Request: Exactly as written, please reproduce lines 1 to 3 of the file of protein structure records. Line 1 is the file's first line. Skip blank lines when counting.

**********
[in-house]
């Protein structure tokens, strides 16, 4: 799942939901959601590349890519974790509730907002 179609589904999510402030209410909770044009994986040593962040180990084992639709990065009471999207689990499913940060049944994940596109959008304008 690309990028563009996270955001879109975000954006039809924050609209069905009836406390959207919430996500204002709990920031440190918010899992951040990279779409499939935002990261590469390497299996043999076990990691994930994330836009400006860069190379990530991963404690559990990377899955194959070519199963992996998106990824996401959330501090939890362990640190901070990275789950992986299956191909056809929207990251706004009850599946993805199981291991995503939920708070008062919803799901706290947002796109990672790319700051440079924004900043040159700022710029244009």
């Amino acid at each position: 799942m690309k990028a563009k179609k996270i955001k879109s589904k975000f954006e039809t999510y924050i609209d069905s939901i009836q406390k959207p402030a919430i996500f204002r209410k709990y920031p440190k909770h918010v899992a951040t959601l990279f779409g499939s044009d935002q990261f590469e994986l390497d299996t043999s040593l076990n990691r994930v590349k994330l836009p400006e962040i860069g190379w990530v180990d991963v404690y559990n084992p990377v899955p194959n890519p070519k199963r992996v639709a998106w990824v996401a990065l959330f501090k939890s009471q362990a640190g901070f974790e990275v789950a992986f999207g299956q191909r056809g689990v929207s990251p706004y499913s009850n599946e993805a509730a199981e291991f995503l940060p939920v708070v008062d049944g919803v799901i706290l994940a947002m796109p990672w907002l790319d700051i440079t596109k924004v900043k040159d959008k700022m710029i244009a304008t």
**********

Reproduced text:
[in-house]
């Protein structure tokens, strides 16, 4: 799942939901959601590349890519974790509730907002 179609589904999510402030209410909770044009994986040593962040180990084992639709990065009471999207689990499913940060049944994940596109959008304008 690309990028563009996270955001879109975000954006039809924050609209069905009836406390959207919430996500204002709990920031440190918010899992951040990279779409499939935002990261590469390497299996043999076990990691994930994330836009400006860069190379990530991963404690559990990377899955194959070519199963992996998106990824996401959330501090939890362990640190901070990275789950992986299956191909056809929207990251706004009850599946993805199981291991995503939920708070008062919803799901706290947002796109990672790319700051440079924004900043040159700022710029244009």
């Amino acid at each position: 799942m690309k990028a563009k179609k996270i955001k879109s589904k975000f954006e039809t999510y924050i609209d069905s939901i009836q406390k959207p402030a919430i996500f204002r209410k709990y920031p440190k909770h918010v899992a951040t959601l990279f779409g499939s044009d935002q990261f590469e994986l390497d299996t043999s040593l076990n990691r994930v590349k994330l836009p400006e962040i860069g190379w990530v180990d991963v404690y559990n084992p990377v899955p194959n890519p070519k199963r992996v639709a998106w990824v996401a990065l959330f501090k939890s009471q362990a640190g901070f974790e990275v789950a992986f999207g299956q191909r056809g689990v929207s990251p706004y499913s009850n599946e993805a509730a199981e291991f995503l940060p939920v708070v008062d049944g919803v799901i706290l994940a947002m796109p990672w907002l790319d700051i440079t596109k924004v900043k040159d959008k700022m710029i244009a304008t």